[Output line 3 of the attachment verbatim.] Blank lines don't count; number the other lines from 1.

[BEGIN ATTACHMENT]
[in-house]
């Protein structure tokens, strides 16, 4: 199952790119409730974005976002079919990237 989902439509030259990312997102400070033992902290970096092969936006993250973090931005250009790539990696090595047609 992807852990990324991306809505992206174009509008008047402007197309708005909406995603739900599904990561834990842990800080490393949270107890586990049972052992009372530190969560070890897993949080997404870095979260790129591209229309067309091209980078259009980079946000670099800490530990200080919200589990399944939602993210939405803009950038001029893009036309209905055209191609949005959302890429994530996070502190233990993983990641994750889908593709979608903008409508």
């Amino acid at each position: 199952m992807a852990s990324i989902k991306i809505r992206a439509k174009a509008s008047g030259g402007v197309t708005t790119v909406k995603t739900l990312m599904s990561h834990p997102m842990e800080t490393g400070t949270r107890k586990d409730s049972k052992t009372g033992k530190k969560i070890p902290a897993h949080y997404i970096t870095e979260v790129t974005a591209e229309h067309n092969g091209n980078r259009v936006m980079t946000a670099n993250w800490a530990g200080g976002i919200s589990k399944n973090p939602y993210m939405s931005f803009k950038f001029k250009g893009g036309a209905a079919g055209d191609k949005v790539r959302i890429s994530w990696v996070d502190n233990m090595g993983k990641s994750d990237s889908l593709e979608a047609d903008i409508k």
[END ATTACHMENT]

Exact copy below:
């Amino acid at each position: 199952m992807a852990s990324i989902k991306i809505r992206a439509k174009a509008s008047g030259g402007v197309t708005t790119v909406k995603t739900l990312m599904s990561h834990p997102m842990e800080t490393g400070t949270r107890k586990d409730s049972k052992t009372g033992k530190k969560i070890p902290a897993h949080y997404i970096t870095e979260v790129t974005a591209e229309h067309n092969g091209n980078r259009v936006m980079t946000a670099n993250w800490a530990g200080g976002i919200s589990k399944n973090p939602y993210m939405s931005f803009k950038f001029k250009g893009g036309a209905a079919g055209d191609k949005v790539r959302i890429s994530w990696v996070d502190n233990m090595g993983k990641s994750d990237s889908l593709e979608a047609d903008i409508k």